Today’s Gospel proclaims the beatitude teaching of Jesus in the Sermon
on the Mount. A new community is created here.
This Sunday the first reading works toward showing us how much the spirit of the Hebrew Scriptures is present in the teachings of Jesus. The prophet Zephaniah speaks of a “remnant”. Zephaniah begins the long development of the theological meaning of humility, poverty, and lowliness as contained in the Hebrew word “anawim”. New Testament saints like Mary, see in poverty an interior attitude of dependence upon God. We can make a litany of Saints who lived this attitude, Juan Diego, Mother Teresea, Pope John XXIII, St. Theresa of the Little Flower, St. Martin de Porres, etc., etc.
Raymond Brown comments on the beginning of Chapter 5. “More than any other teacher of morality, the Matthean Jesus instructs with divine power and authority, and by this empowerment makes possible a new existence. There are parallels between Moses and the Matthean Jesus. The OT conveyor of divine revelation encountered God on a mountain, the NT revealer speaks to his disciples on a mountain. For Christians, next to the Ten Commandments as an expression of God’s will, the eight Beatitudes have been revered for expressing succinctly the values on which Jesus placed priority. In the comparable Lucan passage there are only four beatitudes (phrased more concretely: “you who are poor…hungry now…weep now…when people hate you”), and it is likely that Matt has added spiritualizing phrases (‘poor, in spirit…hunger and thirst for righteousness”) and four spiritual beatitudes (meek, merciful, pure in heart, peacemakers). Seemingly Matt’s community has some people who are not physically poor and hungry; and the evangelist gives assurance that there was an outreach of Jesus to them as well, if they have attitudes attuned to the kingdom. Jesus teaches these beatitudes to the disciples who are to be the salt of the earth and the light of the world. (Christ in the Gospels of the Ordinary Sundays, Raymond Brown, pp23,24)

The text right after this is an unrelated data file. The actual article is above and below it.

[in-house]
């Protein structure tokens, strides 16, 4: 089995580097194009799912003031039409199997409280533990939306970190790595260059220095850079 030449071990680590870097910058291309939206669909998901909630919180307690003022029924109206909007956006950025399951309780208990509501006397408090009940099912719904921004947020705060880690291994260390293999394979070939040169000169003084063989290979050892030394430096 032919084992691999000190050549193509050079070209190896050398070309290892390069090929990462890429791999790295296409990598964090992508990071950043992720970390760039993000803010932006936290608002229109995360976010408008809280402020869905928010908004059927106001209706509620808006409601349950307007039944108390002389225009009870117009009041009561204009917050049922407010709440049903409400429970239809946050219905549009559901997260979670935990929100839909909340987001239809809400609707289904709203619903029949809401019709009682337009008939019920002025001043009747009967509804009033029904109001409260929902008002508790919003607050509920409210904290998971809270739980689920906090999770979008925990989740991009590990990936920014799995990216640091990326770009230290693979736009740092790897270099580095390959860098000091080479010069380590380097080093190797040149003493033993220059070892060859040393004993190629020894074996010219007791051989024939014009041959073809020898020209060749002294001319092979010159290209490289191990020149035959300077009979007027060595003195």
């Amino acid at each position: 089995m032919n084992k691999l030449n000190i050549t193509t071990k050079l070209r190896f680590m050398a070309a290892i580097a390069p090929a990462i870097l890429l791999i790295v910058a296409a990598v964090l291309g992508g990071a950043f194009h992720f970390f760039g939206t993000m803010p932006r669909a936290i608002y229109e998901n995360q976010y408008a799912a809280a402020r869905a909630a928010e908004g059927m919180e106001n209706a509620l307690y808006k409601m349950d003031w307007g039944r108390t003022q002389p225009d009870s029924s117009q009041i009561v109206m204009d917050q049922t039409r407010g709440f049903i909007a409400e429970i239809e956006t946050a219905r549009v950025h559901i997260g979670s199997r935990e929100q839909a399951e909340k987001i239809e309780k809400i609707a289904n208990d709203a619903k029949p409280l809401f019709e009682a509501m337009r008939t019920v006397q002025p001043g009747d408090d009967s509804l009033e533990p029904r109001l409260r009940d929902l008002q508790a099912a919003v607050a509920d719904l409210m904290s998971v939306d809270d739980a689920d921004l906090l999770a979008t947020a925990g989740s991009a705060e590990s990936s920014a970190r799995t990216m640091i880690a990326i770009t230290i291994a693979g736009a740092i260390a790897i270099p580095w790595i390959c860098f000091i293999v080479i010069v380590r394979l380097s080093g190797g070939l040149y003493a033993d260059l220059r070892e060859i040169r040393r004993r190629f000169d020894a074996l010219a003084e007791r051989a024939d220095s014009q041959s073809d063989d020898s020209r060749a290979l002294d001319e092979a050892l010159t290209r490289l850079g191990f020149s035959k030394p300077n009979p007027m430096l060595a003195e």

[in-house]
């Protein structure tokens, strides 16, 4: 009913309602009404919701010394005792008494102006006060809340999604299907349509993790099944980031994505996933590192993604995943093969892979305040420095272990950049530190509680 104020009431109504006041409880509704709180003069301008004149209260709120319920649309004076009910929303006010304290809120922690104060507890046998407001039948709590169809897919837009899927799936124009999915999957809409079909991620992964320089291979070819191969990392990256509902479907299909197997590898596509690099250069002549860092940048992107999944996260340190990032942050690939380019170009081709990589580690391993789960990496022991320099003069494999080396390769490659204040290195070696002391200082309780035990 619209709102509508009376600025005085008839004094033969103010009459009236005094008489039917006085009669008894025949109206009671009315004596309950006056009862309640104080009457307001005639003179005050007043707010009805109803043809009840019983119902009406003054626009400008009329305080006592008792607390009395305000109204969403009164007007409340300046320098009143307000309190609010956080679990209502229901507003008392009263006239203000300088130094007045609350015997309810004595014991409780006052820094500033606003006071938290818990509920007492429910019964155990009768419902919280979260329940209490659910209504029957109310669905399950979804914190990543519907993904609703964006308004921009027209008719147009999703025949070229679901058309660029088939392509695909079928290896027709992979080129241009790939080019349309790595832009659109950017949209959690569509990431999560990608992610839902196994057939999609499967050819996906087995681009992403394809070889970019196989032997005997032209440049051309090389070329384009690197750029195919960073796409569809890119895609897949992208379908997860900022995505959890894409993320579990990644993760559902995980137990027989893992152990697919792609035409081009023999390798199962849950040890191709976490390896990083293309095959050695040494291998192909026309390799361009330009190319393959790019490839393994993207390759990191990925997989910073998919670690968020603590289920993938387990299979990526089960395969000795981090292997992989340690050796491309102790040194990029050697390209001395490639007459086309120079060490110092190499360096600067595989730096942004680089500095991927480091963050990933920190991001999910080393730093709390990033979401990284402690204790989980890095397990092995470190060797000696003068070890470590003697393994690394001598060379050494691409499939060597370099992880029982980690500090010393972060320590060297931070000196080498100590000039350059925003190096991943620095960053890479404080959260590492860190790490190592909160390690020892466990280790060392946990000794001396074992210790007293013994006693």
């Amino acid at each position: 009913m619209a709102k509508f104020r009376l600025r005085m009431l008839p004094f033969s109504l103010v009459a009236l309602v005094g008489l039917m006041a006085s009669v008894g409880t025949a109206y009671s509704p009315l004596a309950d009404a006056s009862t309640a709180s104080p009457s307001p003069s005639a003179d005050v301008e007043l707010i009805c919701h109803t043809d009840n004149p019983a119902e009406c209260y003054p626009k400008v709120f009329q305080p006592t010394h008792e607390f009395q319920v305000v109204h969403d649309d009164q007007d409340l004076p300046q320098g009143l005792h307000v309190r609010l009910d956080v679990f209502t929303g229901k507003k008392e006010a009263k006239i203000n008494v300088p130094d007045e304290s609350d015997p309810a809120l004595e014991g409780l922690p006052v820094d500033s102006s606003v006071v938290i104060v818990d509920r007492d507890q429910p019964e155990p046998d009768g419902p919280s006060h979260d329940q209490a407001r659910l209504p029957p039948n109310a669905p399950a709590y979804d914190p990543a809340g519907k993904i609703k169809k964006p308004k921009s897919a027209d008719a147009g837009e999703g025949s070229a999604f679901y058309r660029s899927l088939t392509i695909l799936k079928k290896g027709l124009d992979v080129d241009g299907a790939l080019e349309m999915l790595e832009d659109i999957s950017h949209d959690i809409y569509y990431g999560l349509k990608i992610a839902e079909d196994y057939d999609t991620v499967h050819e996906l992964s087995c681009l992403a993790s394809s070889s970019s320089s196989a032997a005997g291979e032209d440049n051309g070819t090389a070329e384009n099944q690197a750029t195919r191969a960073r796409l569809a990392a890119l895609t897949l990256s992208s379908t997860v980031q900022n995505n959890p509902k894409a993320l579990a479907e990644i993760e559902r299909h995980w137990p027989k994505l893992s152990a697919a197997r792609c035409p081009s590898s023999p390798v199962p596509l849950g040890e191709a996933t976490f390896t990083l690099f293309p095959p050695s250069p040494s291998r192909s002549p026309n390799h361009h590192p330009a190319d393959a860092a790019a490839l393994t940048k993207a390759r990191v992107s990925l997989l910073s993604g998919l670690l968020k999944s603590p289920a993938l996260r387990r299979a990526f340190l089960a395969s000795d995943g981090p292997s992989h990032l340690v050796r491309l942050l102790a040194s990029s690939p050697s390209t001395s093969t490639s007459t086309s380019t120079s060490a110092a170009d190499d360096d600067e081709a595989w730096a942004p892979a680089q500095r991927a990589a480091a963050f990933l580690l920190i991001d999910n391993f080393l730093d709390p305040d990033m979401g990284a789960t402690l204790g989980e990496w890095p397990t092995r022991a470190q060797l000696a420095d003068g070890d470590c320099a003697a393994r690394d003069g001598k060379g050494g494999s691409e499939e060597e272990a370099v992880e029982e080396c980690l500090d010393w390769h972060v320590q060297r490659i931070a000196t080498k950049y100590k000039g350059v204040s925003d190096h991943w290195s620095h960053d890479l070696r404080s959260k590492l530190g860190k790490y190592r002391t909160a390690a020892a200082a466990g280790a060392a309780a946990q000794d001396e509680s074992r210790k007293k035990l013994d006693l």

…the values on which Jesus placed priority. Later on in chapter 5, vs. 20 Jesus says, “I tell you unless your righteousness surpasses that of the scribes and Pharisees, you will not enter into the kingdom of heaven.”
In A Man and His God, (p. 30) Martin Pables writes: “…we, without fully realizing it, have allowed our vision to be shaped by something other than the gospel of Jesus Christ. His gospel is in fierce competition with what I and others call “the cultural gospel.” There is another set of values and standards around that is so all pervasive that we barely recognize it, much less examine and challenge it.” He then goes on to list aspects of the Cultural Gospel: Blessed are the rich and comfortable (poor) ; Blessed are the tough (meek) ; Blessed are they whose every want is satisfied (hunger and thirst for righteousness) ; Blessed are they who get even (merciful) ; Blessed are you when they accept you and pamper you (insult you and persecute you).
Cardinal Bernardin commented on Jesus words: “…learn from me, for I am gentle and humble of heart. Your souls will find rest…” “Jesus practiced what he preached. He was gentle toward the people he served and humbly obedient to the will of his Father. He called us to love one another and laid down his own life for us. The ‘rest’ he offers us comes from adopting and living each day his attitudes, his values, his mission, his ministry, his willingness to lay down his very life–in whatever circumstances we find ourselves.”
Pope Francis has preached clearly and powerfully about the evil of “materialistic consumerism,” and against Capitalism which is focused on creating the greatest profit possible. We hear the health and wealth Gospel. These are contortions of the Gospel. We live in challenging times and are so influenced by our culture with messages of exclusive, luxury, etc. The beatitude teaching of Jesus challenges us not to be swept up into false things.